Today’s food manufacturing facilities process thousands of products every day. Some plants process a variety of different foods, which means that it’s always possible for some cross-contamination between ingredients. However, it’s easy to avoid this risk with thorough and diligent sanitization practices and GMP’s.

Shelf Instability

Perishable foods like meats, produce, and dairy products already have a limited shelf life — but if they are contaminated by hidden microorganisms or other bacteria, they can become inedible even faster. This is a big problem for food manufacturers, as it can impact product quality and eventually degrade your brand value.

Food that goes bad on the shelf is more likely to contribute to foodborne illness — bringing us right back to our first and most common risk. Clearly, it is essential to maintain high cleaning and sanitation standards throughout any food manufacturing plant, and companies must hold sanitization as a top priority.

Cleaning vs. Sanitizing

The USDA considers proper cleaning and sanitization a prerequisite to the industry’s hazard analysis and critical control points (HACCP). Without thorough and consistent cleaning and sanitation, a facility cannot provide safe products to the consumer. Both of these practices are essential — and contrary to what some believe, they are not interchangeable.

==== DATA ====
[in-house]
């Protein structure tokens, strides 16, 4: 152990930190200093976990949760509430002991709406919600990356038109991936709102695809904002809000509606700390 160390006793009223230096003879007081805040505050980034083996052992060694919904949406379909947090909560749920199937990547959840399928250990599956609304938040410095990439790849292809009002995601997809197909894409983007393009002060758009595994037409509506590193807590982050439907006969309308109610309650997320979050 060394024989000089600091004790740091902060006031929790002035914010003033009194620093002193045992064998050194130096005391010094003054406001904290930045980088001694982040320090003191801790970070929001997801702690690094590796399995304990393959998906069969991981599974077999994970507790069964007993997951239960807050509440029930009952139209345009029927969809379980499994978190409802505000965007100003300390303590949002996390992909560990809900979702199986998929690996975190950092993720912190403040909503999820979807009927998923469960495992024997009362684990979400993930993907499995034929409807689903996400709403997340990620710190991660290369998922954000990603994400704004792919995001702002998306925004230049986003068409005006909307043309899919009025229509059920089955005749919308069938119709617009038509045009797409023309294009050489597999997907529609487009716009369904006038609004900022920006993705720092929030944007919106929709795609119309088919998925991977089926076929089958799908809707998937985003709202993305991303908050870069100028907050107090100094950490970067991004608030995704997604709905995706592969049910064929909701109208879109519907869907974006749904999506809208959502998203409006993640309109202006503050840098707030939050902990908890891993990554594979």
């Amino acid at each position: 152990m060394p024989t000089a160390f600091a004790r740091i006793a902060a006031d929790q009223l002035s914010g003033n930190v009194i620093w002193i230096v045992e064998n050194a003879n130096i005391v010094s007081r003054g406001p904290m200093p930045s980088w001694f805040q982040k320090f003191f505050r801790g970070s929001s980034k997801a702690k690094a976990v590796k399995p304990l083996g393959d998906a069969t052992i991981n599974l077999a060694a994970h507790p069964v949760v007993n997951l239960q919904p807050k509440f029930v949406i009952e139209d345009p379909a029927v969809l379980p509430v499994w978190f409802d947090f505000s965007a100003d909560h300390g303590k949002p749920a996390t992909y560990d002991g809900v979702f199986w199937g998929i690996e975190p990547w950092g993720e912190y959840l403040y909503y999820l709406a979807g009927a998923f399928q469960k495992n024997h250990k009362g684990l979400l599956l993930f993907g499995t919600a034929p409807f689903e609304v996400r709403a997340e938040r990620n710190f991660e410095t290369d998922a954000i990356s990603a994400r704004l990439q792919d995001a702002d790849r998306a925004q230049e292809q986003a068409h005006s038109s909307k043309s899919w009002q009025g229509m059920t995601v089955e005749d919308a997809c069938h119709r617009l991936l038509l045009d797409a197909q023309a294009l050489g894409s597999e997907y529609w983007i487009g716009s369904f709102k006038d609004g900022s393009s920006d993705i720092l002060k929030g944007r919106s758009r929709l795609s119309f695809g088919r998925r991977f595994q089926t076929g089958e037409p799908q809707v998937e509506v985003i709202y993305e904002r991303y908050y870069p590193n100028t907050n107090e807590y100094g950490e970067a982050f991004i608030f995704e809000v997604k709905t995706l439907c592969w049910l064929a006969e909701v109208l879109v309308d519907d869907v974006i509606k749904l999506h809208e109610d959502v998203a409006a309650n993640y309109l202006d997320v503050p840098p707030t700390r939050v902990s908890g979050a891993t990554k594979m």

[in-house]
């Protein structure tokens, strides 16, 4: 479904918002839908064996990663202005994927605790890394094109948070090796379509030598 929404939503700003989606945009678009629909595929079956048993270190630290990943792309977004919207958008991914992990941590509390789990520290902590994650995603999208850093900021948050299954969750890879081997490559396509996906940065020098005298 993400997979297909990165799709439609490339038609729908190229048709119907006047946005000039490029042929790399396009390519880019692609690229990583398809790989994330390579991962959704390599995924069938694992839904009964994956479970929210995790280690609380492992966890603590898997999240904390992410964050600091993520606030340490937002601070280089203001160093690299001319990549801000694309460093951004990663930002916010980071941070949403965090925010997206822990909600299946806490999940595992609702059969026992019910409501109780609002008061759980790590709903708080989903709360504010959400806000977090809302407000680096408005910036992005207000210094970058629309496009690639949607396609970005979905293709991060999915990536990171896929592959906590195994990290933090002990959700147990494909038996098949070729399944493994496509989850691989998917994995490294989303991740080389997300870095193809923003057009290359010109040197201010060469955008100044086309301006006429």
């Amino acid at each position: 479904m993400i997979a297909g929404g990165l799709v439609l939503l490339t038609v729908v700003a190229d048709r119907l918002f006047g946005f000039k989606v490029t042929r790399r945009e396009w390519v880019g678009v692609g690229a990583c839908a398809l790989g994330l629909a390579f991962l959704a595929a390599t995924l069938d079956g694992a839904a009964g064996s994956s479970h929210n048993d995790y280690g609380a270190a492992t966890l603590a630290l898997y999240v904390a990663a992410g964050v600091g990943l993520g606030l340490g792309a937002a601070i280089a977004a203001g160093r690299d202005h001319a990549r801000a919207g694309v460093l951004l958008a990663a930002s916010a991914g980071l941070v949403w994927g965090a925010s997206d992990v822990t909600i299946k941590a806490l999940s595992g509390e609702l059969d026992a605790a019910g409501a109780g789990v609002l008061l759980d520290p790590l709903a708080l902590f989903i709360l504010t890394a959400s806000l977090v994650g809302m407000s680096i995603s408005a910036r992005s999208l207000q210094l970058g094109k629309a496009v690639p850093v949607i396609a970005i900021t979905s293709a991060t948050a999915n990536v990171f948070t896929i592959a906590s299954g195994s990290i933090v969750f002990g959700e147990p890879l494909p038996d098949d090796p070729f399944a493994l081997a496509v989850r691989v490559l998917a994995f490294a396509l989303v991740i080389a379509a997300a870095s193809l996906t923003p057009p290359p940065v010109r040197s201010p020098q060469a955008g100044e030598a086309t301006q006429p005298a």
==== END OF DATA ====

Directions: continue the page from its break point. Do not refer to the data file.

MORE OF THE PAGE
What is the difference between cleaning and sanitizing? “Cleaning” refers to the process of removing soil from a surface. This is necessary to have a clean work environment, which can help slow the spread of bacteria or even viruses (which is even more important in the post-COVID work environment.

However, while cleaning removes soils, it doesn’t remove what cannot be seen with the human eye — microorganisms – nor does it kill them. This is why facilities must also practice proper sanitizing. “Sanitizing” is the final step of any cleaning process, and it helps kill off any microorganisms that are still lingering on any surface.

If a food manufacturing plant wants to prevent contamination (and they all do), it is absolutely essential to practice effective sanitizing. This means sanitizing surfaces more often and having the right tools at your disposal for an efficient and complete sanitation process.

The Solution